Welcome to our next Digital Inclusion Corps Field Report. In this column, we hear from different members of our Digital Inclusion Corps pilot team. If you’re interested in learning more about the projects, check out the page.

This installment comes from Emily Kissane our Corps member in Minnesota, hosted at the State Library Services & Charter Center, Minnesota Department of Education.

Hello from Minnesota! I’m very pleased to be a part of the Digital Inclusion Corps and am eager to partner with rural and tribal communities in my state and to learn from my colleagues’ projects. My current position is with State Library Services, which is part of the Minnesota Department of Education, and in the past, I’ve worked on policy and implementation of statewide education and library networks. I thought I’d start with a statewide overview of access as context for my project, which I’ll describe in detail in future posts.

Policymakers in Minnesota recognize the importance of digital inclusion to the civic, educational, and economic health of the state. In 2011, Governor Mark Dayton created the Governor’s Task Force on Broadband to make policy recommendations promoting the equitable expansion of access. The governor also has a Broadband Subcabinet, comprised of he state’s information technology, employment and economic development, and commerce agencies.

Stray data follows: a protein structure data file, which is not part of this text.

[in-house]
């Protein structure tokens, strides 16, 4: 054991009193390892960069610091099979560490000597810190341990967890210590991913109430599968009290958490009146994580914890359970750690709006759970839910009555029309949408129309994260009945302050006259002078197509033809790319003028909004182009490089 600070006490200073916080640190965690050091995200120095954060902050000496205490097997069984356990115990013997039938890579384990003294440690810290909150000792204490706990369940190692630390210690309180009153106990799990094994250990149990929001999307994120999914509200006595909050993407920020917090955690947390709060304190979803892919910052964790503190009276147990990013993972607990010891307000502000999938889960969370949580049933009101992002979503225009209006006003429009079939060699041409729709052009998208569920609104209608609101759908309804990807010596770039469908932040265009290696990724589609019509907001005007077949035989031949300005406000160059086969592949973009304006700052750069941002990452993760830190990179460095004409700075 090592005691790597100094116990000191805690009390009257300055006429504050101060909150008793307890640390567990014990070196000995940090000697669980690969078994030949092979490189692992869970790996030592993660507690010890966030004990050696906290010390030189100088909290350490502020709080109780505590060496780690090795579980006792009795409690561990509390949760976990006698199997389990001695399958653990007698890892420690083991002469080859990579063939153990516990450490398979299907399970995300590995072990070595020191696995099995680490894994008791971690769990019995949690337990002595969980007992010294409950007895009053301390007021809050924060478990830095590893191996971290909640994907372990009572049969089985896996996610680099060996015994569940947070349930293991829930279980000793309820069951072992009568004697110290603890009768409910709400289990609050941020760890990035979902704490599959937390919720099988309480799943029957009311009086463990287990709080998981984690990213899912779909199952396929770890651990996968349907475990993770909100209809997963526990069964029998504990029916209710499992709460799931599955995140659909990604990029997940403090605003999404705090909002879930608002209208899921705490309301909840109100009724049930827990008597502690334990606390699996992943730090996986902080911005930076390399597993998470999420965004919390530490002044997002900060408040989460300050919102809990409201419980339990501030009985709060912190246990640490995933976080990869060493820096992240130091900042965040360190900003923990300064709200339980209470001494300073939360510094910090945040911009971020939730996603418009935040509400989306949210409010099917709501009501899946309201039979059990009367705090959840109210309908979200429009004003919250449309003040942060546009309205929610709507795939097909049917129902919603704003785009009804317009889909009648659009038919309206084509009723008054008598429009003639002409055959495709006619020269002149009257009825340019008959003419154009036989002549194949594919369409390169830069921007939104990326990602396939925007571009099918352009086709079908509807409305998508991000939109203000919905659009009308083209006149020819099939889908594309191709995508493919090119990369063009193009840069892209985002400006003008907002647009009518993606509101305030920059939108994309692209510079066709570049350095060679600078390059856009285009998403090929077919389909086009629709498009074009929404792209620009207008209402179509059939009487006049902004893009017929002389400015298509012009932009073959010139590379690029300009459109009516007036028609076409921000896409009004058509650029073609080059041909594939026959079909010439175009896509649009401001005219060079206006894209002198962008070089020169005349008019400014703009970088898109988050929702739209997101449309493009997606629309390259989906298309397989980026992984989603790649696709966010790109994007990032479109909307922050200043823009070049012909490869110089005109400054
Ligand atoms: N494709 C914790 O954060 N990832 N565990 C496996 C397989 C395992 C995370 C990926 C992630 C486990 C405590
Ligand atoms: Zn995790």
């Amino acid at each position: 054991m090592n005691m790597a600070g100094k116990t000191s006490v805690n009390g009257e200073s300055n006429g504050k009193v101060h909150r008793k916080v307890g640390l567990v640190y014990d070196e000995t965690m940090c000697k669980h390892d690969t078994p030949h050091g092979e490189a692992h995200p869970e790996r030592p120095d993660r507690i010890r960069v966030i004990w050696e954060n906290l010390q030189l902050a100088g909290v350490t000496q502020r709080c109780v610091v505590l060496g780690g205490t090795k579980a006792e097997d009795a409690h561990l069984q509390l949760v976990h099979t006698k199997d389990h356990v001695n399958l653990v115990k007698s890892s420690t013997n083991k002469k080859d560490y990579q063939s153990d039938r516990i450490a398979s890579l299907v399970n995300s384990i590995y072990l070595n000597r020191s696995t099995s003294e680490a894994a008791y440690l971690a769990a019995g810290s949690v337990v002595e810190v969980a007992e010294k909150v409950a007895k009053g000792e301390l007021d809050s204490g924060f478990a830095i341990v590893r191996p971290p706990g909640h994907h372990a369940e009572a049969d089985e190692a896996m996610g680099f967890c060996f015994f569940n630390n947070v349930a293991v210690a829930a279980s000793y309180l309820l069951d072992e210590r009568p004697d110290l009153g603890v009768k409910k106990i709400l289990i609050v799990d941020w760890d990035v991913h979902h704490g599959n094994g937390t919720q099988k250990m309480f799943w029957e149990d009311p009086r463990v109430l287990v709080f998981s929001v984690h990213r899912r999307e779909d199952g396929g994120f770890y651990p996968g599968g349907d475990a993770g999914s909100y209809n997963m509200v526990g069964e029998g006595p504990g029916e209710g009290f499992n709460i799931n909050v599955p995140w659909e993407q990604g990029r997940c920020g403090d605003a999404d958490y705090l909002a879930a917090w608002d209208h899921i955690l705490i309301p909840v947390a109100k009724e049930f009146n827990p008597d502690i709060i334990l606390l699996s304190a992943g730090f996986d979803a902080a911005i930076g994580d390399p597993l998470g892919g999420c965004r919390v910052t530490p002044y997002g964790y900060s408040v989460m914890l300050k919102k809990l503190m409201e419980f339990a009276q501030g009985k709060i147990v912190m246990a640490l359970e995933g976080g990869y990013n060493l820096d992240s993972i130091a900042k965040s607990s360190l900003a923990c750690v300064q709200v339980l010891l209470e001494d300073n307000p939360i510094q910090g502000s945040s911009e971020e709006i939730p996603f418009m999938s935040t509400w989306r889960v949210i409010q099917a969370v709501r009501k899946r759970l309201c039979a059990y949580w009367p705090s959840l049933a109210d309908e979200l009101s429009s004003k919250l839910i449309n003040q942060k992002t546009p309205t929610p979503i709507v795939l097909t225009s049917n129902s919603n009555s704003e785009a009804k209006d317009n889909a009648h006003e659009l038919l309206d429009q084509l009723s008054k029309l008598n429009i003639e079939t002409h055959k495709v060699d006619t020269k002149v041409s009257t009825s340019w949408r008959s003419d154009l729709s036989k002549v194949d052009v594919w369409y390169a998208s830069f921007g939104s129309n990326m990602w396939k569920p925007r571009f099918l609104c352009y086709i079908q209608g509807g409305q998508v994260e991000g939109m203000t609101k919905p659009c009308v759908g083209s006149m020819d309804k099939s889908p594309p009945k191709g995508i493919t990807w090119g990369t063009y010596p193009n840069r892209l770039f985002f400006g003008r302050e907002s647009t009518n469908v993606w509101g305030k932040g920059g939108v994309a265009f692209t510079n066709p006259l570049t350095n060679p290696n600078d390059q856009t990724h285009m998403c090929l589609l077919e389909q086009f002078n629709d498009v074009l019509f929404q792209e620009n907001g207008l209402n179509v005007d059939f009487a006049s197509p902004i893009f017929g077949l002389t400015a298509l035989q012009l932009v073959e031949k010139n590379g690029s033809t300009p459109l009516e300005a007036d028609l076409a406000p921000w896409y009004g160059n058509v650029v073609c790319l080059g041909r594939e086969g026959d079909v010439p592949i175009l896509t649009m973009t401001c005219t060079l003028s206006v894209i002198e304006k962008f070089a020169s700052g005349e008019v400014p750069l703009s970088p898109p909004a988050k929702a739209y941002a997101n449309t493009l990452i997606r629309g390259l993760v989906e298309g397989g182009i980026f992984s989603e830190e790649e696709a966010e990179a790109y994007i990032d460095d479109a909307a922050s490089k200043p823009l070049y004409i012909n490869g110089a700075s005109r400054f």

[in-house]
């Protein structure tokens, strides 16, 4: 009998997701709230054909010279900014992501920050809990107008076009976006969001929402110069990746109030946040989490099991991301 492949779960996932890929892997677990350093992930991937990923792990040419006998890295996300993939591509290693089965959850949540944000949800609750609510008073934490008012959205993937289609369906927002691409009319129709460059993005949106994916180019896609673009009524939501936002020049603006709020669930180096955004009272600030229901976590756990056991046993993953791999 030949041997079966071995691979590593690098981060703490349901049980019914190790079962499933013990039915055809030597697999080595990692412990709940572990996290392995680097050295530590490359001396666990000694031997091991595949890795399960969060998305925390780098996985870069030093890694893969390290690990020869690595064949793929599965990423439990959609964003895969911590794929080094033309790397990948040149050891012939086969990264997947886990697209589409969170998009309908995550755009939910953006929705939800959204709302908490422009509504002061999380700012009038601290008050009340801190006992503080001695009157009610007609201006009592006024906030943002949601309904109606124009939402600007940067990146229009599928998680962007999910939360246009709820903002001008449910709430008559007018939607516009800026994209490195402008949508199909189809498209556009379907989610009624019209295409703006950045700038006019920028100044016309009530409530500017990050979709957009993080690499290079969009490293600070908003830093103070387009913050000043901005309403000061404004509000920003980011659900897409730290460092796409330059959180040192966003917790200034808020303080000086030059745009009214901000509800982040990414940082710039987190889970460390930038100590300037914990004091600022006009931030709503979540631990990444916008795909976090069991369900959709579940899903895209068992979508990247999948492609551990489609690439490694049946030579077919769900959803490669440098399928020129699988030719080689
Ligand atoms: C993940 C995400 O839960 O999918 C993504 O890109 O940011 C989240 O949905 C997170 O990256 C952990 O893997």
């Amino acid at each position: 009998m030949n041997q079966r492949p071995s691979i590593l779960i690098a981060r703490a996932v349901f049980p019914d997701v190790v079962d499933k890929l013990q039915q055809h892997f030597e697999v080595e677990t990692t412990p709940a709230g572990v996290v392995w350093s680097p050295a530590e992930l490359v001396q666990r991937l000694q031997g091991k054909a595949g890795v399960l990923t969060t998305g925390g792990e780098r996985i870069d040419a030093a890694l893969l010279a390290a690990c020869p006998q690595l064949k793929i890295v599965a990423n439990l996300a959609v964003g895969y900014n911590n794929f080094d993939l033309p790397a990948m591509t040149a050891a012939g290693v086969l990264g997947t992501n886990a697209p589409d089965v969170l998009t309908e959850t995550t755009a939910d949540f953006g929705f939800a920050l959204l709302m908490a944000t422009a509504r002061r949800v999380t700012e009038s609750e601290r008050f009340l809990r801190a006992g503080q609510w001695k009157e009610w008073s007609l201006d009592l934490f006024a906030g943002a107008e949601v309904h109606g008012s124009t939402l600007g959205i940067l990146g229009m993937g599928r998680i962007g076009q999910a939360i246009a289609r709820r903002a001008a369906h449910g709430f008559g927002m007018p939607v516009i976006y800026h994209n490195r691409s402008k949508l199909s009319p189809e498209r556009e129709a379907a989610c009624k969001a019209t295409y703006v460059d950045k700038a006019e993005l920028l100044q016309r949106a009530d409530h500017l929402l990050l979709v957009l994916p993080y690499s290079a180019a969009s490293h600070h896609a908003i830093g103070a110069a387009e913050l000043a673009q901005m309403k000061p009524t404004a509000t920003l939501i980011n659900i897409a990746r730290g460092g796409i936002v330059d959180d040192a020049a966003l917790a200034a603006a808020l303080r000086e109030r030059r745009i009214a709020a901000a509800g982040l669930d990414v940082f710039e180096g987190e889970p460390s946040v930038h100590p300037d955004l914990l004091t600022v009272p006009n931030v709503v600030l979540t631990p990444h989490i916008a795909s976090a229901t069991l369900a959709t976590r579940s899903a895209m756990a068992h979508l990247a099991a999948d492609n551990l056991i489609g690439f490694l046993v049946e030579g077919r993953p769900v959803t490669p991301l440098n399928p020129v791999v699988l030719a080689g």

The Minnesota Legislature sets broadband access and leadership goals in statute. The 2016 Governor’s Taskforce Annual Report reported progress towards meeting those goals. As of July 2016, 89.98% of all households in Minnesota had access at the statuory goal levels for 2022, including 77.45% of rural households. 70.83% of all households, including 52.46% of rural households had access at the 2016 goal levels.Low-income Minnesotans pay, on average, $9.95 for service up to 10 Mbps uploadand 1 Mbps download.

The Office of Broadband Development staffs the Governor’s Task Force on Broadband and Broadband Subcabinet while supporting other statewide initiatives.The state’s Border-to-Border Broadband Development Grant Program, for example, provides funding to expand broadband service in unserved and underserved areas of Minnesota. The grants can pay up to 50% of project costs; the legislative intent is for state funds to be an incentive for new and current providers to invest in infrastucture. Political subdivisions, Indian tribes, nonprofits, and incorporated businesses are among the entities eligible to apply. The legislature provided $35 million in grant funds in 2016. The list and map of grantees shows the distribution of funds statewide.

Leveraging state resources to support regional and local partnerships is the model that best suits Minnesota. In addition to providing funding, the state connects communities with service providers, policymakers, and other programs at the state and federal levels.